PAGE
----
Navigating the economical, emotional and cultural tides of EPLI coverage

Navigating the economical, emotional and cultural tides of EPLI coverage | Insurance Business America

Navigating the economical, emotional and cultural tides of EPLI coverage

The financial crisis of 2008 is considered by many economists as the worst economic disaster since the Great Depression of the 1930s. It caused the collapse of many large financial firms and resulted in an uptick in job terminations. Some of these terminations were considered wrongful or unfair, thus leading to a significant increase in employment practices liability claims and a hyperactive period of employment-related litigation, especially in America’s big cities and economic hubs.

Businesses can purchase employment practices liability insurance (EPLI) to protect themselves against accusations made by employees of wrongful dismissal, discrimination, harassment and other employment related issues. EPLI claims have a tendency to follow economic trends. When the economy is depressed, and workers are unhappy, there tends to be more claims than when the economy is strong.

Desiree Khoury, vice president of specialty reinsurance at NAS Insurance Services, explained: “When the economy is good, the EPLI market is generally quite strong and loss trends are positive. But when there’s a downsizing or a depression in the economy, as we experienced in 2008, we tend to see a significant increase of EPLI claims. It’s definitely a product that’s reactive to broader economic trends.

“Between 2008 and 2010, a lot of EPLI insurance markets decided to exit the high-risk US cities like Los Angeles, New York and Chicago where many large companies are headquartered and therefore where the terminations and subsequent lawsuits were occurring.”

Fast-forward a decade from the financial crisis and lots of insurance markets are looking at EPLI with a different eye, according to Khoury. NAS Insurance Services, which has been writing the product for close to 30-years, is currently focused on offering EPLI for businesses with 50 employees or fewer.

The firm’s signature EPLI support services include a unique risk management program called NAS eManager, which provides employment law resources, training, and HR seminars for policyholders. Khoury commented: “Oftentimes, there’s no malice in some of these business decisions. Rather there’s a lack of basic understanding among employers about federal and state requirements.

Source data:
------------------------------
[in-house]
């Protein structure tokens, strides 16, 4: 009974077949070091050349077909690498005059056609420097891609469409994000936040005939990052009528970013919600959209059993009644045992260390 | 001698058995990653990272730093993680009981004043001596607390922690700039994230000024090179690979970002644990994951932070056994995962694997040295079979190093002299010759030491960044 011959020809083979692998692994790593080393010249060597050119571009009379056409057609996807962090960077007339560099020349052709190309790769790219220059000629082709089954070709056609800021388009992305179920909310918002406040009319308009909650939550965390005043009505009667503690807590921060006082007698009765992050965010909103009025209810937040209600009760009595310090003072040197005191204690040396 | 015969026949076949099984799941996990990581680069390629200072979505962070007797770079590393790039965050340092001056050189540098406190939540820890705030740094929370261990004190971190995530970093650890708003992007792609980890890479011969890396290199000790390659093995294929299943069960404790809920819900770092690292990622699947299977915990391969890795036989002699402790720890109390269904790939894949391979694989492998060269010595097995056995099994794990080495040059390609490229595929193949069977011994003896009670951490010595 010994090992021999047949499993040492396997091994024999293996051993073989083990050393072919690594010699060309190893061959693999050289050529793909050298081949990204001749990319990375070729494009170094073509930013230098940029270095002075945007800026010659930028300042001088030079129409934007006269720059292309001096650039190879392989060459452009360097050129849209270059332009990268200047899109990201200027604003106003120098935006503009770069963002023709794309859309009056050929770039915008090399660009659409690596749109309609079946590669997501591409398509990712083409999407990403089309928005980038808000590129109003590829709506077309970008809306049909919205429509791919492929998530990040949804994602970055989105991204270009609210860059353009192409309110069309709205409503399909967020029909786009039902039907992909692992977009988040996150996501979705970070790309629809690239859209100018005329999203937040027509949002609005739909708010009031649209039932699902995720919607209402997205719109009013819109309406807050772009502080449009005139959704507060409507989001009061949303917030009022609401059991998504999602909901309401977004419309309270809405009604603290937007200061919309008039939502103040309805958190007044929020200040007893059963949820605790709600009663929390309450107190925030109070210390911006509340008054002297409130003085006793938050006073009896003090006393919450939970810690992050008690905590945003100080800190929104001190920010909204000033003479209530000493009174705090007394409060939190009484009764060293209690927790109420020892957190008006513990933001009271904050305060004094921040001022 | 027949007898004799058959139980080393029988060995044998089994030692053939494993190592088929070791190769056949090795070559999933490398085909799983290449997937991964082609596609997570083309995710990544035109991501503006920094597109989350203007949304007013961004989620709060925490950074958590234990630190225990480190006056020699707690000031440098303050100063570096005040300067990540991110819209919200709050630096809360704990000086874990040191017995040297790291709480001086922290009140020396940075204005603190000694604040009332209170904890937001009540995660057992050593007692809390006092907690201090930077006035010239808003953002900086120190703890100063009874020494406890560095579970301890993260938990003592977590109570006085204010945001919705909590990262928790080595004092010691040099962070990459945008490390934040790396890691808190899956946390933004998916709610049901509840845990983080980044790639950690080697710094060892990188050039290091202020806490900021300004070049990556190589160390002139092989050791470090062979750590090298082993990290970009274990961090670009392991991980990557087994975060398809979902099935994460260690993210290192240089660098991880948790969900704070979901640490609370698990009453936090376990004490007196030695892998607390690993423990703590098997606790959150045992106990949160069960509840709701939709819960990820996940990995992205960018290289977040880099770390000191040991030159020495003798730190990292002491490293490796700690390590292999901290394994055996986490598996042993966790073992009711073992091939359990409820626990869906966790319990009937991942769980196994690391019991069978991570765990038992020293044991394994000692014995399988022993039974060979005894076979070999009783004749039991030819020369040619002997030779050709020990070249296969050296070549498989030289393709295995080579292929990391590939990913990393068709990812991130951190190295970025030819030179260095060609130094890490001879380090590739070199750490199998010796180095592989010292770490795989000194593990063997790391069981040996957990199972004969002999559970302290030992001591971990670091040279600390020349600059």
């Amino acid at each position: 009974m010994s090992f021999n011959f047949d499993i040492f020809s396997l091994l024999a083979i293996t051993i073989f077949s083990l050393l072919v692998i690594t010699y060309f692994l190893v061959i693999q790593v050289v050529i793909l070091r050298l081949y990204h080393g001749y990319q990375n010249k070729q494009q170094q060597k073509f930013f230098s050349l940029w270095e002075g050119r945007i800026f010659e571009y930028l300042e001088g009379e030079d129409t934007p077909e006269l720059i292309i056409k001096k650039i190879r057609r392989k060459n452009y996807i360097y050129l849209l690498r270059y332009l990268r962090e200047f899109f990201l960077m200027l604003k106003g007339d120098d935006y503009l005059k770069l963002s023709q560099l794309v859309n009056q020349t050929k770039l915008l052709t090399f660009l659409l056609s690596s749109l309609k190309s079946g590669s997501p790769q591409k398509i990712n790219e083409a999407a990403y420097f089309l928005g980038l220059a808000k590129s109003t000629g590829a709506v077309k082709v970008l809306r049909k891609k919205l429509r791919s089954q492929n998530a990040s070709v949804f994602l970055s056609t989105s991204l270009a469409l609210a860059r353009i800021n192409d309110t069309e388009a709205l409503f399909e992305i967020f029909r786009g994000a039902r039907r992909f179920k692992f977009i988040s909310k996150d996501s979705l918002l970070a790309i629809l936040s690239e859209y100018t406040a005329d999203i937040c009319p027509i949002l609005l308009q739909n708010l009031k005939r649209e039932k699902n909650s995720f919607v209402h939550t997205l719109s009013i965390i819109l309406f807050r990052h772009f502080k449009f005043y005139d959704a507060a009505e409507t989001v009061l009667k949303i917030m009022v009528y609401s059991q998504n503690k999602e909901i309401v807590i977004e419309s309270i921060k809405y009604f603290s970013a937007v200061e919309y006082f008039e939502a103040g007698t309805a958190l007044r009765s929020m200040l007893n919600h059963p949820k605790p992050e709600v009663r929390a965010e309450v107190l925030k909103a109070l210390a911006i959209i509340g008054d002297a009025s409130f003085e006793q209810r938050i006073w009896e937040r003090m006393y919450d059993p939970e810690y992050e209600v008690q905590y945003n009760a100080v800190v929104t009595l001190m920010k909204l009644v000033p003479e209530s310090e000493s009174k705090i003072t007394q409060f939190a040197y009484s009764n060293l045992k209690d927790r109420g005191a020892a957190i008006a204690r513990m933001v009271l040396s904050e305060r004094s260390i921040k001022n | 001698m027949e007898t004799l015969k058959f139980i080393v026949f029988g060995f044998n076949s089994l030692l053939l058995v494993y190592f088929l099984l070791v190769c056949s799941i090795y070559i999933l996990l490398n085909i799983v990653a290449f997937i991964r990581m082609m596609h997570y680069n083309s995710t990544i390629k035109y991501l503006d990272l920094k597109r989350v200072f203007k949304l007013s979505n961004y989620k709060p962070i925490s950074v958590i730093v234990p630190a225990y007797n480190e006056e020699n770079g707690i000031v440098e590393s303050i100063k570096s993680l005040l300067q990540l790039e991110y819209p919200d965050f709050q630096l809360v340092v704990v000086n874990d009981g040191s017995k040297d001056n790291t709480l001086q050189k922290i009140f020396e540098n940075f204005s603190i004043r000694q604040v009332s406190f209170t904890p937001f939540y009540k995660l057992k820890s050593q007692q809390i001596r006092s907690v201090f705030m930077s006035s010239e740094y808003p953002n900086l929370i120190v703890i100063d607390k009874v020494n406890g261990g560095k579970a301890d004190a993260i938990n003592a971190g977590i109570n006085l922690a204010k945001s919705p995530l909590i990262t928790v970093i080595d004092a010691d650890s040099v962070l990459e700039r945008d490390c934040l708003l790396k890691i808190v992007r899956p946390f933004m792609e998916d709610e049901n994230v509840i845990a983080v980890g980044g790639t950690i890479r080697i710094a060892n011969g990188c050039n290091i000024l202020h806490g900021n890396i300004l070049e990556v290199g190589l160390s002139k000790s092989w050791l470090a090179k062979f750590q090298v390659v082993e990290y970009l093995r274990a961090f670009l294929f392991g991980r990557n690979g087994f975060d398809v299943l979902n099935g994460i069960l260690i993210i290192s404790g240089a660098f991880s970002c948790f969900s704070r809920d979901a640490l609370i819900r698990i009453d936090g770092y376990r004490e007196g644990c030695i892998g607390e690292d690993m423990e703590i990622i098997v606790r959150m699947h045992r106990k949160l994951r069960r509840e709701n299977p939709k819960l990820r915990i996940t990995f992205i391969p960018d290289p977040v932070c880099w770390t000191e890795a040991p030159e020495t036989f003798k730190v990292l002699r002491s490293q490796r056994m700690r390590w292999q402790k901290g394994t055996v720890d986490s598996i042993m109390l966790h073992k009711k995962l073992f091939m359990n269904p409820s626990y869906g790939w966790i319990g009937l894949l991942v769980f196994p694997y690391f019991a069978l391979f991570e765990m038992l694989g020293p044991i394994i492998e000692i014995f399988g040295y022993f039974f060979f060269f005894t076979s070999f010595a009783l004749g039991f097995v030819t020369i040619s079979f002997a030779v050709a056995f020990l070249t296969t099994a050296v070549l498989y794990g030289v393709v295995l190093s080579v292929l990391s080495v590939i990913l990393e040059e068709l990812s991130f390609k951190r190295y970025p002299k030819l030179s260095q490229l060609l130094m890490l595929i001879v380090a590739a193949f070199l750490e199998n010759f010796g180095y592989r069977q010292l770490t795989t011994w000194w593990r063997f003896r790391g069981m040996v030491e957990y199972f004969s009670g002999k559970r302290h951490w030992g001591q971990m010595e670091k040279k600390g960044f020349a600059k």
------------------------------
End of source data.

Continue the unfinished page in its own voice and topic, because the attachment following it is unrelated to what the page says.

“Business owners are focused on their product, their distribution partners, their cost of goods. They may not be as familiar with all of the HR guidelines, nor how to comply with the latest regulations. This is where EPLI can provide support and protection for those business owners.”

As well as being influenced by economic trends, EPLI is also an emotional and culturally-driven product. Right now, the business world is influenced by the #MeToo movement, with greater attention being paid to concerns of sexual harassment, assault and discrimination. Employees are more aware of their rights and more confident to exercise them than ever before, even if that means taking an employer to court. This trend has re-opened many employers’ eyes to the need for and benefits of EPLI coverage.

“The MeToo movement has driven an increase in demand for EPLI coverage among business owners in every category. Allegations of misconduct are on the rise and companies want protection and access to expert advisors to avoid costly litigation,” Khoury told Insurance Business. “It’s an area of great sensitivity for employees and employers, and while EPL insurance is only the part of the solution, it can be a great resource to help business owners navigate these emotional challenges.”